I came across an article on about.com by Rabbi Barry Dov Lerner discussing a Jewish perspective on hunting. In the article, Rabbi Lerner discusses his own marksmanship background:
I am a former national champion archer with two national records while in college - and I can't wait for Maccabiah Games to institute Archery as a Masters sport! I'd love nothing more than to carry the American/US flag in the parade in Israel.
Secondly, I was a [manager] of the Arizona State ROTC Rifle Team [...] and also on the side was a member of a fast-draw pistol/side-arm group.
I emailed Rabbi Lerner a little while back to ask him more about his history with guns and bows. With his permission, I republish his response:
I mentioned my experience with rifle and archery only to make my point about not hunting or the taking of a life. Except for the holding of a national inter-collegiate title back in early 60's at ASU under the coaching of Margaret Klann, may she rest in peace, who went on after my college days to formalize an NCAA standing for archery. She was a wiz of a coach, a guide in personal issues, and I for one never fully realized what we were accomplishing with her - it was just great sport.
Many years later, I returned to archery instituting archery at Camps Ramah in Berkshires,NY and then Palmer,MA. I was thrilled to re-experience teaching an Olympic style albeit mixed with a "martial arts flavor" for East Coast Jewish youth, and that included everyone in camp throughout each day from camp administrators to the pre-camper staff kids, from kitchen staff to campers. We used every bow we had and every target we could afford, from right after breakfast to right before dinner. I taught my wife to shoot and then passed on lessons to her and the kids I had learned almost 40 years earlier from Mrs. Klann in re-fletching and marking arrows, shooting line etiquette and related it to Jewish laws of respect and courtesy with regard to neighbors and others, to enjoying the woods and "roving" and "field shooting."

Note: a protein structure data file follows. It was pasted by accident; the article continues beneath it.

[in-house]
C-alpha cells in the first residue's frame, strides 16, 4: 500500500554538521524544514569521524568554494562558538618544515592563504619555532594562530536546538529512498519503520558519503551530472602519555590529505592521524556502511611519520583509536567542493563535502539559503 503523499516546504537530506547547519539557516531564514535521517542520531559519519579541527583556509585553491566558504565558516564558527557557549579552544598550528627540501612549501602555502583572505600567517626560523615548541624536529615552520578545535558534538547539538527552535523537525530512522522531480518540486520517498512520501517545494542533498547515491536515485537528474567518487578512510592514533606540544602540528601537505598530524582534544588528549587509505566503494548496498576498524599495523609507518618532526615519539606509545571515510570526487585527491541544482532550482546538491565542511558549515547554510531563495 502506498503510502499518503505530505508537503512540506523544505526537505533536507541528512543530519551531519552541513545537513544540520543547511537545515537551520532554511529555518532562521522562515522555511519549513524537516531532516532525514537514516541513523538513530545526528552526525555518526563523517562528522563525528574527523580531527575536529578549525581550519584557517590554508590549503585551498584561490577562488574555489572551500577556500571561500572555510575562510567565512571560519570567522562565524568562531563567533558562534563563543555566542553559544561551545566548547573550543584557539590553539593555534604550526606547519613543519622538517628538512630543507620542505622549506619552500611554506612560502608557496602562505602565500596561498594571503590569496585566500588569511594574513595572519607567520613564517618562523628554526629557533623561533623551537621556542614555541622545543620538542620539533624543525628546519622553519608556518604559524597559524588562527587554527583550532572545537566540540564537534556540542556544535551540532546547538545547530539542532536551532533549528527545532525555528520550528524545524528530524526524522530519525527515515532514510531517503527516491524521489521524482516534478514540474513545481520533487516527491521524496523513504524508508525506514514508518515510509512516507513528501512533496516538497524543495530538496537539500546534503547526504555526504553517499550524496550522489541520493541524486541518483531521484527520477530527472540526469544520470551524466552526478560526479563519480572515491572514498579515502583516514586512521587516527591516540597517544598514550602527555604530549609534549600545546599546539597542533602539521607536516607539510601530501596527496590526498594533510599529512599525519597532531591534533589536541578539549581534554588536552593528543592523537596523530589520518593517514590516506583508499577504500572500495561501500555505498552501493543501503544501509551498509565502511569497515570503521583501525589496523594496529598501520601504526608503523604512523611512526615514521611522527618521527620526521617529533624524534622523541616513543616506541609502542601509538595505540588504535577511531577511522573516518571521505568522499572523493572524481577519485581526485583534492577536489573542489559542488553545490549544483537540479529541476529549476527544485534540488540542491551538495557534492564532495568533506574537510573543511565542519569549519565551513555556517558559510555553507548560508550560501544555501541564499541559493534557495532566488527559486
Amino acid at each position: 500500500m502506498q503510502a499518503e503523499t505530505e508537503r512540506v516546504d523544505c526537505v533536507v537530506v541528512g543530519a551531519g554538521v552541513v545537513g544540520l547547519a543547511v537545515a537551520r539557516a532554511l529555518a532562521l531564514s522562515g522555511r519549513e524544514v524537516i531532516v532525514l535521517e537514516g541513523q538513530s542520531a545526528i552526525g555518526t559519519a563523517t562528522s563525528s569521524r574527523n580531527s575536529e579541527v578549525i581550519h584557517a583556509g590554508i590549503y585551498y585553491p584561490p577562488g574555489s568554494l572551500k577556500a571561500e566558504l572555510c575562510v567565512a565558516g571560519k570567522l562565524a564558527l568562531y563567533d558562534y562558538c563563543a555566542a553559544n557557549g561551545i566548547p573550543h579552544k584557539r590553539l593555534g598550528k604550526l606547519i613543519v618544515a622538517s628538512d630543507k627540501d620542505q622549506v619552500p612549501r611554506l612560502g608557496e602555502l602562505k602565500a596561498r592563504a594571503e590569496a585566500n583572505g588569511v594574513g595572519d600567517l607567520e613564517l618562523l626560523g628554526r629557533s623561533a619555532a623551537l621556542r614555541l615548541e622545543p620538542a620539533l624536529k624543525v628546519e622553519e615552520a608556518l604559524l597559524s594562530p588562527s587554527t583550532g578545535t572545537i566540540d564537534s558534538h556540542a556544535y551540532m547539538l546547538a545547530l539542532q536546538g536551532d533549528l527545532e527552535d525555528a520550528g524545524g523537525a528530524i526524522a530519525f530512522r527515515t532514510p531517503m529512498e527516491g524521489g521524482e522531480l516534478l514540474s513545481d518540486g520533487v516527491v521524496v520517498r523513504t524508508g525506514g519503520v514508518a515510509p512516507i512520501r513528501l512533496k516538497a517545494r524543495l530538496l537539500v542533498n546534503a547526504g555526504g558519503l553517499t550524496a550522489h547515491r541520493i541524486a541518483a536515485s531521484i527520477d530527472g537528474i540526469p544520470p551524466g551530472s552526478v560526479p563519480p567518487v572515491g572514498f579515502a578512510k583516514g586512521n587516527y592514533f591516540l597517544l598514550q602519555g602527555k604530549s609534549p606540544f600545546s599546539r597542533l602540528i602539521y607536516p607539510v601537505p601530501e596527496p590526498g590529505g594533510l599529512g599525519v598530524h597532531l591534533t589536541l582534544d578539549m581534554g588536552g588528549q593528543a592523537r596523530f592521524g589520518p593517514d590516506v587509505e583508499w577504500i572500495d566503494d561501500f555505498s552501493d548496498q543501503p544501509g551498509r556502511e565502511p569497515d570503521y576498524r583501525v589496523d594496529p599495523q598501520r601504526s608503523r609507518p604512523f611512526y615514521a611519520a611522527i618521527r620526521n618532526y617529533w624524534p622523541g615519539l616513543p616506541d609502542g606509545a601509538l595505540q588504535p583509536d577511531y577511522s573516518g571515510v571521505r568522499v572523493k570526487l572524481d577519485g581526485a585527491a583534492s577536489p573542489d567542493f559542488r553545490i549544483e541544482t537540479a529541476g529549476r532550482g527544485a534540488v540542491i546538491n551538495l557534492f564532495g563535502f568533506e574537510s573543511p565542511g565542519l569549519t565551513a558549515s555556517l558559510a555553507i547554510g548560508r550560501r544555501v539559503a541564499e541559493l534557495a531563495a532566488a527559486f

Since then, I opened a hands-on Jewish educational Foundation in 2000 and have been using archery as a sport relating to Jewish holidays, especially the 33rd day in the interval between Passover and Shavuot/Festival of Weeks. Tradition and legends claim that students used archery as an excuse to be out in the fields shooting, while in reality they were studying Jewish text and laws in defiance of Roman occupation and oppression which forbade Jewish education and/or practice.
Good to hear from you and anyone interested in archery, check me at out www.jewishfreeware.org for free downloads or consultations on sports and Jewish education.
Rabbi Dov Lerner